Church and Sacraments

Today in theology we talked about the sacraments, and in a follow on from my blog last week I thought I’d jot down a few reflections. The main thing to remember though is that a two hour class is nowhere near enough time to adequately consider all the issues involved, maybe next year after Chris does a full semester on ‘Church, Ministry and Sacraments’ he will have more thorough reflections but for now here are some thoughts.

The first thing to note is that we are protestants, so I’m talking specifically about the two sacraments of baptism and communion here.

Next, after looking at the Bible, it confirmed to me that the sacraments matter. We don’t just do them because they seem like a fun idea or because dunking someone in a pool is a cool way to really demonstrate that we want them to surrender themselves to a life of being drowned out by Christian community. We believe in a true, physical story of redemption history, God made us and the physical world, God became a physical human, we will be renewed physically in the resurrection. Therefore the sacraments are a physical part of what it means to be a Christian. I liked the analogy of a marriage: you can tell someone you love them all you like and serve them in ways that demonstrate your love for them, but sometimes you just need the physical touch of a hug or kiss to share in relationship. In the same way God gives us the sacraments as a physical part of our relationship with Him.

Thirdly, baptism is part of the initiation into Christ’s body. From the Anglican articles:

they that receive Baptism rightly are grafted into the Church

Just like circumcision acted as a initiation into the old covenant, so baptism is part of the initiation into the new covenant community.

I haven’t yet worked out what I believe about believer’s vs infant baptism after having a bit of a discussion on it in class today I think I’ve got more questions than answers, but it does seem to me that baptism is more than just a declaration of faith, rather it is in some way a physical demonstration of bringing someone into the body of Christ.  I think it must be more important than we often give it credit for (although salvation is of course by grace alone and I don’t want to deny that).

Fourthly communion has past, present and future aspects to it. It is a way of remembering what Christ has done for us on the cross, it grounds us as Christians in our faith in the here and now and it is a way of proclaiming God’s kingdom until He comes again. Here I think communion is more important than we often give it credit for, it begs the question of whether celebrating communion once a month or twice a year is enough. If the Lord’s Supper is a way of enjoying the grace given to us by God then surely we should do it more often. Or in Wesley’s words:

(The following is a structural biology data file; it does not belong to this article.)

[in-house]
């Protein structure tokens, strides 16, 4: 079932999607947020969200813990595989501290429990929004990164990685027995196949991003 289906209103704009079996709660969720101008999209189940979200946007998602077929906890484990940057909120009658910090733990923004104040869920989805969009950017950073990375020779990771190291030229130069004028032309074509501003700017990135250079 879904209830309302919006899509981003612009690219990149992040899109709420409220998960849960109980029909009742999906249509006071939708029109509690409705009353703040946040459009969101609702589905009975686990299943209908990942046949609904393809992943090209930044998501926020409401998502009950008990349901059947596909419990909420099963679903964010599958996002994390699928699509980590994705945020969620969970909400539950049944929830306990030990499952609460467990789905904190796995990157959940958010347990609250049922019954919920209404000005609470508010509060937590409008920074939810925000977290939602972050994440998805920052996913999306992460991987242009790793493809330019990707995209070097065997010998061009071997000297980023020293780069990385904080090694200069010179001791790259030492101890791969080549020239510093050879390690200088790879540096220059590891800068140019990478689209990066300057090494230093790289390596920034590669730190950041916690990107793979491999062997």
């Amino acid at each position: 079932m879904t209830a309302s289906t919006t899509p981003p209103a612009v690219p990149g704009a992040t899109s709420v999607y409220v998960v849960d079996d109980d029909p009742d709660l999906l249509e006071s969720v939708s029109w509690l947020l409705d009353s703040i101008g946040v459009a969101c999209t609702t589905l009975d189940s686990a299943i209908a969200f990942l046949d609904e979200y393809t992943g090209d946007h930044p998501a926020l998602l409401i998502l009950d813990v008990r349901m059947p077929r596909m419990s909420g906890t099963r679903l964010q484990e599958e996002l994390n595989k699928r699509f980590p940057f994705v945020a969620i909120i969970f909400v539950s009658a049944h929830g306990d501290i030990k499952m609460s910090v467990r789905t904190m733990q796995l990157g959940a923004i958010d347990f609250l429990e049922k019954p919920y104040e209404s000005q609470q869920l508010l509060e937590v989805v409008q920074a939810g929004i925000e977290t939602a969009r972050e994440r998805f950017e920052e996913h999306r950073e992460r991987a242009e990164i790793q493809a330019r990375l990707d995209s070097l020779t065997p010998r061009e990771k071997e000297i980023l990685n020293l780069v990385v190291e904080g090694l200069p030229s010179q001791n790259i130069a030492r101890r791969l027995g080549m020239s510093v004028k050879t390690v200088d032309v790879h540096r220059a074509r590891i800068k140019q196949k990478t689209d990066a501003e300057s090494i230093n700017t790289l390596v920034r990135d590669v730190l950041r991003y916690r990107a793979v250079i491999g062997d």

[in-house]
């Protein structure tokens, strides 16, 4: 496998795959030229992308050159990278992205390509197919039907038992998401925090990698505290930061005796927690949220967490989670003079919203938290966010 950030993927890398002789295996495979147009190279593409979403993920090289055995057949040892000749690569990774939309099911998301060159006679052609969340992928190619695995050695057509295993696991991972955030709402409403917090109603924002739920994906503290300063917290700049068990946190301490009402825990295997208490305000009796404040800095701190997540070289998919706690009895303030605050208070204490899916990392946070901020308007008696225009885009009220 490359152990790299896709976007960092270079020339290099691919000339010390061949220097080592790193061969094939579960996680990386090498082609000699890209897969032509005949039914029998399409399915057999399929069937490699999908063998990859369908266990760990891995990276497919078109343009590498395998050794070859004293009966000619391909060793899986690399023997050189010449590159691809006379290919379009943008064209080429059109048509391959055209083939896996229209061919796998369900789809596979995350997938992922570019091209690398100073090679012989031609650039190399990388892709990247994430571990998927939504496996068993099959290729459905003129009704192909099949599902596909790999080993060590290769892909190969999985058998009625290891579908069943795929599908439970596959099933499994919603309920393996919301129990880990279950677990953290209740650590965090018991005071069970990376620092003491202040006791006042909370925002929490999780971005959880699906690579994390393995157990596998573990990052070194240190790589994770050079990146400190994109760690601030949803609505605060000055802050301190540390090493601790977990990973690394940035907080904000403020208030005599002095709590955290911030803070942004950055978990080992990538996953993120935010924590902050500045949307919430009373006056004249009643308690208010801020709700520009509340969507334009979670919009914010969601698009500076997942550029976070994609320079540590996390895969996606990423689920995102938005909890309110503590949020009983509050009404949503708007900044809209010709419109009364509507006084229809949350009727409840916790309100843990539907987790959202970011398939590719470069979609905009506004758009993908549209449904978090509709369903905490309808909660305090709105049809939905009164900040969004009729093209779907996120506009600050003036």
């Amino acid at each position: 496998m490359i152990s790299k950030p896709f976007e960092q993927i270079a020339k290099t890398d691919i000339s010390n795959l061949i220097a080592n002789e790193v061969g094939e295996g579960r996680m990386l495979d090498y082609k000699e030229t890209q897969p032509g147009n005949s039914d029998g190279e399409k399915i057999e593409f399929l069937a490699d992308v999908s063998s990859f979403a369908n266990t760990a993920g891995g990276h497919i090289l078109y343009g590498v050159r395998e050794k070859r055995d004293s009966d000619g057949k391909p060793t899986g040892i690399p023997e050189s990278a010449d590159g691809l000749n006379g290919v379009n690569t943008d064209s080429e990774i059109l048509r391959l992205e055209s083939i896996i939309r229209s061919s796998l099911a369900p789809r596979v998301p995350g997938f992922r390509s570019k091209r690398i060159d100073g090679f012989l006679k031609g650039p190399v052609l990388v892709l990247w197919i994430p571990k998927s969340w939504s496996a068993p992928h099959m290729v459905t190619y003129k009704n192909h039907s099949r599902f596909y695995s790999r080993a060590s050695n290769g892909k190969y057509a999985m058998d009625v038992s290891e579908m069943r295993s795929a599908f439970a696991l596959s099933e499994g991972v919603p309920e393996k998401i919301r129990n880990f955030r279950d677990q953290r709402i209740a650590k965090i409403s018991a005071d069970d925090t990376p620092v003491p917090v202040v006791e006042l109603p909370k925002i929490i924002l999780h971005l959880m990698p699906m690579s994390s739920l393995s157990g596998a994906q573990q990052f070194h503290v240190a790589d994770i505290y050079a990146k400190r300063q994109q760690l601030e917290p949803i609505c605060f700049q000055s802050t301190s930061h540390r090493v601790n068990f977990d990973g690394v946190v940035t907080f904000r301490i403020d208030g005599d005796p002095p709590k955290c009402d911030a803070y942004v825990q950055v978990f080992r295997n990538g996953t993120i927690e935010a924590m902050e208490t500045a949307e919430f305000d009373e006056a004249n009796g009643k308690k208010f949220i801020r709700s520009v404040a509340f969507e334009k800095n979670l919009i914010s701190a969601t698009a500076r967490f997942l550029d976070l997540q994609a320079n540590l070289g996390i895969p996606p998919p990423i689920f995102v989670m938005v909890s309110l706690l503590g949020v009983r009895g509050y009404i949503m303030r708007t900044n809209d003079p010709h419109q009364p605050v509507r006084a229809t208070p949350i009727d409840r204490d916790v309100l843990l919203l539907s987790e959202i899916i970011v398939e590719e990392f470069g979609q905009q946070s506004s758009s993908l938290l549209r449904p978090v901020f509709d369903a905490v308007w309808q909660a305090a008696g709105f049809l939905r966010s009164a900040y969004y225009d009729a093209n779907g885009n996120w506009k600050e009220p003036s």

“All who desire an increase of the grace of God are to wait for it in partaking of the Lord’s Supper…” (John Wesley The means of grace 1746)

Fifthly, it also seems to me that communion is a great way of communicating the gospel to non-believers, while it is only for Christians seeing the gift of God in salvation through the sacrificial gift of Jesus for all who believe surely is the perfect demonstration of the gospel. I also kind of think, if it was good enough for Jesus then it probably should be good enough for us!

Anyway, there are some of my thoughts… what are yours?

About Gillian

  • Paul

    Nicely written Gill.

    I used to think that only adult believers should be baptised, but if NT baptism was modelled on Jewish baptismal rites (which included infant baptism), then it’s a fair bet that the early Christians also baptised their kids.

    First century cultural assumptions would have supported this, with evangelism focusing on families not just individuals. (Google: corporate personality). In certain parts of the world today, if the village chief becomes a Christian, the whole village also takes on Christianity.

    So should we baptise children in the individualistic West? I guess it depends on whether the supporting culture is strong enough to make it meaningful.

    It may not be sufficient to say “If it’s what they did in NT times we should do it today”. After all, Jewish and early Christian baptism was also textile-free (!), supported it seems by a shared cultural notion of sacral nudity. The earliest portrayals of Christ at his baptism show him naked. The early church fathers justified the practice by referring to Adam and Eve and also, I think, to David.

    The meaning of any practice can only be viewed within its cultural context. Change the culture and the meaning becomes fragmented/inappropriate.